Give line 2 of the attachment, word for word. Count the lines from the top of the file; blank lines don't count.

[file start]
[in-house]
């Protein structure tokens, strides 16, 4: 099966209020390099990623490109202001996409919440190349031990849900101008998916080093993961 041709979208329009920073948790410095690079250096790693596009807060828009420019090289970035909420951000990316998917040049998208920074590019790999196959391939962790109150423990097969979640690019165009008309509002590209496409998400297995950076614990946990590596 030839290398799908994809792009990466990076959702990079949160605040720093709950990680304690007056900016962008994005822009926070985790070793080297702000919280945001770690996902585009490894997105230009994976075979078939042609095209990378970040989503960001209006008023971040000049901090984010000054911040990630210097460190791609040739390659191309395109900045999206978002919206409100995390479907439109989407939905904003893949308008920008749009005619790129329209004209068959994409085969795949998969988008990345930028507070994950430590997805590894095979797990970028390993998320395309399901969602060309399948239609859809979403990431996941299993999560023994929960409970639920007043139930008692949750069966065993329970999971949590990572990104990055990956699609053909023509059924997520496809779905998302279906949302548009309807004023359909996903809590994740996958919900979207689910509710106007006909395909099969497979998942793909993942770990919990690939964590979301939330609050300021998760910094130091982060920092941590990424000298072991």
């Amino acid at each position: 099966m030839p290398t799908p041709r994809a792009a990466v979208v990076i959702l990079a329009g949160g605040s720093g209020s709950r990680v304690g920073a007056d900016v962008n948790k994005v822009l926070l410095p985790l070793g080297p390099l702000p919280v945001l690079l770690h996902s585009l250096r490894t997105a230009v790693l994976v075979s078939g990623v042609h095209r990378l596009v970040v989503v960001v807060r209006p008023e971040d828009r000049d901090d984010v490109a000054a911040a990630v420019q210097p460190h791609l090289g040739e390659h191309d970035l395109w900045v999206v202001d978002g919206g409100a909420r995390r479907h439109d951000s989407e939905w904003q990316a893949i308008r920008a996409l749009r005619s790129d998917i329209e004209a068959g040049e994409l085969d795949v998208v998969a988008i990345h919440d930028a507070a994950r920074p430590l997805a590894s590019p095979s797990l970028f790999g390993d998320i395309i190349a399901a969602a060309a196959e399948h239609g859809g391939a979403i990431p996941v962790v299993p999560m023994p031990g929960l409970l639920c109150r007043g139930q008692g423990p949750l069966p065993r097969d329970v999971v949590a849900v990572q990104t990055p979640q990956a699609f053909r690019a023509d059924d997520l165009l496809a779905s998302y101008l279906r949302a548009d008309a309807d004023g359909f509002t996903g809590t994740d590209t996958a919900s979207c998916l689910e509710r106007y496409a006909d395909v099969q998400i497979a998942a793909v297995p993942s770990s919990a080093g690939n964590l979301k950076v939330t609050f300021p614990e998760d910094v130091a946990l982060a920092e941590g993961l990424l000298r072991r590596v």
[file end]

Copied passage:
């Protein structure tokens, strides 16, 4: 099966209020390099990623490109202001996409919440190349031990849900101008998916080093993961 041709979208329009920073948790410095690079250096790693596009807060828009420019090289970035909420951000990316998917040049998208920074590019790999196959391939962790109150423990097969979640690019165009008309509002590209496409998400297995950076614990946990590596 030839290398799908994809792009990466990076959702990079949160605040720093709950990680304690007056900016962008994005822009926070985790070793080297702000919280945001770690996902585009490894997105230009994976075979078939042609095209990378970040989503960001209006008023971040000049901090984010000054911040990630210097460190791609040739390659191309395109900045999206978002919206409100995390479907439109989407939905904003893949308008920008749009005619790129329209004209068959994409085969795949998969988008990345930028507070994950430590997805590894095979797990970028390993998320395309399901969602060309399948239609859809979403990431996941299993999560023994929960409970639920007043139930008692949750069966065993329970999971949590990572990104990055990956699609053909023509059924997520496809779905998302279906949302548009309807004023359909996903809590994740996958919900979207689910509710106007006909395909099969497979998942793909993942770990919990690939964590979301939330609050300021998760910094130091982060920092941590990424000298072991």